The Use of Interdisciplinary Teaming and its Influence on Student Self-Concept in Middle Schools

Greg P. Stefanich, Fred A. Wills, Ray Buss

Research output: Contribution to journalArticlepeer-review

4 Scopus citations


The present study examined the degree to which interdisciplinary teaming was implemented in middle schools and the resulting impact of interdisciplinary teaming on students' self-concepts. The degree of interdisciplinary teaming was measured by means of the stages-of-concern and level-of-use instruments that are components of the Concerns-Based Adoption Model (CBAM). Student self-concept was measured by the Piers-Harris Self-Concept Scale. Results showed that the majority of teachers and administrators in Iowa schools are at the early stages of usage of interdisciplinary team teaching. Approximately one-fifth of nonuser teachers use some elements of interdisciplinary team teaching. Students who attended middle schools with high levels of interdisciplinary teaming had higher self-concepts than students who attended middle schools with low levels of interdisciplinary teaming. Thus, interdisciplinary teaming appears to play a role in favorably mediating the self-concepts of middle school students.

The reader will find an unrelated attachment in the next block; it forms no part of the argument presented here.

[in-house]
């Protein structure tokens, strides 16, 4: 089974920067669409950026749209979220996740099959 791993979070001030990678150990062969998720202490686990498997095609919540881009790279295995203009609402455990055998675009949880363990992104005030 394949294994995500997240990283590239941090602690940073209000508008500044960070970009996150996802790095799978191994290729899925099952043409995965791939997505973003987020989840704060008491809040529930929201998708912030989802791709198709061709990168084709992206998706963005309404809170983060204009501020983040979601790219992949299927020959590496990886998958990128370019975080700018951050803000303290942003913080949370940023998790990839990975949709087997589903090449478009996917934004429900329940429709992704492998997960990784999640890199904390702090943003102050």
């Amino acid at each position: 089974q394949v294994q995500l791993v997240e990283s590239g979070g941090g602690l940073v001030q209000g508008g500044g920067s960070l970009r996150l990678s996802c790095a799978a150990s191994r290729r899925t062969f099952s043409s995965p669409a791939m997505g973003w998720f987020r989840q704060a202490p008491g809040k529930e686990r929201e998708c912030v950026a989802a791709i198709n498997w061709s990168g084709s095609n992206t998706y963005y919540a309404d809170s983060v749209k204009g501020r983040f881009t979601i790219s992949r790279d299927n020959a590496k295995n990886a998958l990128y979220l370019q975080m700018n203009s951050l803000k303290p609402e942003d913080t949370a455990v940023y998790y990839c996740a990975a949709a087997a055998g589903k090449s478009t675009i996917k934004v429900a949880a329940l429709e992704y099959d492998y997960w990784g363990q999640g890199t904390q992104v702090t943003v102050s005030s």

Original languageEnglish (US)
Pages (from-to)404-419
Number of pages16
JournalJournal of Early Adolescence
Issue number4
StatePublished - 1991

ASJC Scopus subject areas

  • Social Sciences (miscellaneous)
  • Sociology and Political Science
  • Developmental and Educational Psychology
  • Life-span and Life-course Studies


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